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BOOKS: 'My Heart Sutra,' by Frederik L. Schodt

A superficially nihilistic Buddhist vision may be perfect for our confused times

As Frederik L. Schodt explains in his book "My Heart Sutra," the Heart Sutra -- a core Buddhist teaching -- is everywhere in modern Japan, from towels to T-shirts to TV shows. Right: A statue of Kannon, the bodhisattva of compassion and the narrator of the Heart Sutra. (Courtesy of Frederik L. Schodt)

In December 1980, just days before his murder, John Lennon took part in a photo shoot in New York City. In one image, captured by photographer Bob Gruen, Lennon wears a jacket with a sleeve embroidered with the kanji (Chinese characters) that form the opening of the Heart Sutra, a core Buddhist teaching.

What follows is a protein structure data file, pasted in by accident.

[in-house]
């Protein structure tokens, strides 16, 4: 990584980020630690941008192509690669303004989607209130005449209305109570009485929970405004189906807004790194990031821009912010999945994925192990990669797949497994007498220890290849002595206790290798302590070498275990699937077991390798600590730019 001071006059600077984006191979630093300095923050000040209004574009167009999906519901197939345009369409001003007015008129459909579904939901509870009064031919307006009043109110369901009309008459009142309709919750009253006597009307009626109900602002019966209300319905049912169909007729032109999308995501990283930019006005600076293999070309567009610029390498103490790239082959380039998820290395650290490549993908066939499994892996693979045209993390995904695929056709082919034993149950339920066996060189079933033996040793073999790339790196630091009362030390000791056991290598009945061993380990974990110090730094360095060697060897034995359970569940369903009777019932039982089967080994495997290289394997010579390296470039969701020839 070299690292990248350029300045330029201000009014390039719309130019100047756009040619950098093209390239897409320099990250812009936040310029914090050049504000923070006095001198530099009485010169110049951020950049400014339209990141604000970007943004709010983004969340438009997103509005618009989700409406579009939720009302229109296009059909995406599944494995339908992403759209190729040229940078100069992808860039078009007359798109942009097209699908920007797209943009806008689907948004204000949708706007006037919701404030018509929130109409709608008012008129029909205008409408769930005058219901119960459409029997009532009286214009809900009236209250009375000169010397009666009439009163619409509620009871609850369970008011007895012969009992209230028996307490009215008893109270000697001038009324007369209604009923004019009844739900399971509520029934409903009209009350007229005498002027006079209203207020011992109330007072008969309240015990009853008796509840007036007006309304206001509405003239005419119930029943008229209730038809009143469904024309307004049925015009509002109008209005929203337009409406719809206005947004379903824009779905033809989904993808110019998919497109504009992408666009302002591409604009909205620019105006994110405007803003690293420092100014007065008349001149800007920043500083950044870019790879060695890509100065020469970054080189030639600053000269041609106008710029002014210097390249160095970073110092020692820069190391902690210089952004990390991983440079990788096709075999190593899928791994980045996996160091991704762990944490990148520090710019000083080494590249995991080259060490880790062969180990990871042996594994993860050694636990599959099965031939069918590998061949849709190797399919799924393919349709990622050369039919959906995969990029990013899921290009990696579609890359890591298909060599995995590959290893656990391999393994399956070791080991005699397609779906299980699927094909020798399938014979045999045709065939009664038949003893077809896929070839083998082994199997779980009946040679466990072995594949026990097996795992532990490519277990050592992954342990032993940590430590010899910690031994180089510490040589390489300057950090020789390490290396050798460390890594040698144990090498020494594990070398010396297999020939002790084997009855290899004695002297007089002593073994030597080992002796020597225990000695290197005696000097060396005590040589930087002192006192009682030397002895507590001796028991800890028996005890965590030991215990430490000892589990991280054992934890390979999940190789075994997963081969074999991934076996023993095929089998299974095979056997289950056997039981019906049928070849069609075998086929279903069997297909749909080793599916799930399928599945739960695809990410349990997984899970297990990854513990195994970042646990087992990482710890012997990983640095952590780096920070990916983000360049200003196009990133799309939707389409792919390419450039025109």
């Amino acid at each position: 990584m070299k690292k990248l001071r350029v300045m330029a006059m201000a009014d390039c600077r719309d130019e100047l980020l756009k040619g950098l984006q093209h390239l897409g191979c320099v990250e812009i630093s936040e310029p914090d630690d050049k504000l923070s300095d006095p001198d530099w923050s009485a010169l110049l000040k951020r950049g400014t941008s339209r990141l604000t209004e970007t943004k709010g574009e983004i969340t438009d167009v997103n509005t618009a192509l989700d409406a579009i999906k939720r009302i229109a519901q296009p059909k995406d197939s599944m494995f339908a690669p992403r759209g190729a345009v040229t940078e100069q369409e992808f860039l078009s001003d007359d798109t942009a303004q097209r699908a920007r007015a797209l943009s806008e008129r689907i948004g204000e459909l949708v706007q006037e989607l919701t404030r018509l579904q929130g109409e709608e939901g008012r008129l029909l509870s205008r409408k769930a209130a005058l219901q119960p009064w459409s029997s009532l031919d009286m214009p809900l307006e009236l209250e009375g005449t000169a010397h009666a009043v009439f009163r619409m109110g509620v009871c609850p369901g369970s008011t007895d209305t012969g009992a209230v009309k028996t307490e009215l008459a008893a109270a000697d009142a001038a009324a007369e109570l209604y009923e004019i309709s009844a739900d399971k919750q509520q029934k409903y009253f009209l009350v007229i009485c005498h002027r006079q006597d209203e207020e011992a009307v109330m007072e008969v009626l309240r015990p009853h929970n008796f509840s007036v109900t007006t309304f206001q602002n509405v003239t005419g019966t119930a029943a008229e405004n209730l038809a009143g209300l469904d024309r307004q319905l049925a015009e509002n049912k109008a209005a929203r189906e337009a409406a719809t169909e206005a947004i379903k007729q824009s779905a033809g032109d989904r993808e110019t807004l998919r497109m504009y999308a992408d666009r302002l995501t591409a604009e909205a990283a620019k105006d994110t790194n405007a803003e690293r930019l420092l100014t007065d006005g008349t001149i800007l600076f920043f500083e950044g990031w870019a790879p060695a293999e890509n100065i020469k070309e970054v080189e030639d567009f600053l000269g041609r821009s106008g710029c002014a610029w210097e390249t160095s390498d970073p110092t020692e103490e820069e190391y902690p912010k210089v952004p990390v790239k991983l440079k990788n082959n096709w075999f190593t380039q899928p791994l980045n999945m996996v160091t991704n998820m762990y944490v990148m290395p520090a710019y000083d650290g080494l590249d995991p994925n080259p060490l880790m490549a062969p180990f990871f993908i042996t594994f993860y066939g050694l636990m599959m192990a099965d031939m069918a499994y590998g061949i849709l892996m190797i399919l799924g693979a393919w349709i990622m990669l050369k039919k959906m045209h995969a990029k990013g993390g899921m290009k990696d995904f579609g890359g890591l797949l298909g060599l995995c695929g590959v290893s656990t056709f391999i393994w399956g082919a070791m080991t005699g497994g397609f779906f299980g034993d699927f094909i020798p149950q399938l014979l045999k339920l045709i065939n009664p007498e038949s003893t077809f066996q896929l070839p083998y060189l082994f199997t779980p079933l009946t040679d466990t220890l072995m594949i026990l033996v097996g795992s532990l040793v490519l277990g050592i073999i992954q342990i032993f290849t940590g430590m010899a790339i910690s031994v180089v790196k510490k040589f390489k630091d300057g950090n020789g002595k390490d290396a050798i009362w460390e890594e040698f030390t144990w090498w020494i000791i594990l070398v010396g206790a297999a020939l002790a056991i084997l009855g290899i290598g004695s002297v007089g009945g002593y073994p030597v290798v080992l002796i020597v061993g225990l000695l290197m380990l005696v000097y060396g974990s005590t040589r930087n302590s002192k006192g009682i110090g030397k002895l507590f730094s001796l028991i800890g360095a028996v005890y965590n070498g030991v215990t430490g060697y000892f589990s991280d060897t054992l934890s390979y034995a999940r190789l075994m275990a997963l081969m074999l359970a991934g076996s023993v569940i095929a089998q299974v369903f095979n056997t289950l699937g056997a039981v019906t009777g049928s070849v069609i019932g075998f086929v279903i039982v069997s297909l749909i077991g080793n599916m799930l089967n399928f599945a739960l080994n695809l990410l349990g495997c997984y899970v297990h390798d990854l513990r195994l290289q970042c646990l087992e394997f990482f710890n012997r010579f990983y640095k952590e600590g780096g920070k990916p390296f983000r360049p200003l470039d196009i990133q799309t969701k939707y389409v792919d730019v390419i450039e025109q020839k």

Dabbling with Eastern religions was nothing unusual in the Western counterculture, and The Beatles had played a pioneering role with their highly publicized trip to India. But to Yoko Ono, walking alongside Lennon in the photo, and to the designer of that jacket, Kansai Yamamoto, the Heart Sutra would have been no more exotic than the King James Bible is in America.

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